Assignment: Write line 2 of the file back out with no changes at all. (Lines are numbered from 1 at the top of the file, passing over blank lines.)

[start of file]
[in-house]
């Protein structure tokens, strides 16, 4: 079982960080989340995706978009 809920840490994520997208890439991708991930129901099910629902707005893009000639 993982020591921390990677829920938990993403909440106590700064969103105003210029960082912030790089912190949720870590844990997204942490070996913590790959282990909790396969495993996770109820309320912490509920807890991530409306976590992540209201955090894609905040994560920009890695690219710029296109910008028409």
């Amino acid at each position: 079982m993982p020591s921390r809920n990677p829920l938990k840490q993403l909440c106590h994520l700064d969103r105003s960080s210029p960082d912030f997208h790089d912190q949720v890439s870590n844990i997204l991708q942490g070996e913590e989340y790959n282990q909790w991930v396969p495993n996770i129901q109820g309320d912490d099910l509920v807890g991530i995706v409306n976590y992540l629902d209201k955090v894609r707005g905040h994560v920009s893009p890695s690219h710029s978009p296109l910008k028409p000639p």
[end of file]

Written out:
């Protein structure tokens, strides 16, 4: 079982960080989340995706978009 809920840490994520997208890439991708991930129901099910629902707005893009000639 993982020591921390990677829920938990993403909440106590700064969103105003210029960082912030790089912190949720870590844990997204942490070996913590790959282990909790396969495993996770109820309320912490509920807890991530409306976590992540209201955090894609905040994560920009890695690219710029296109910008028409």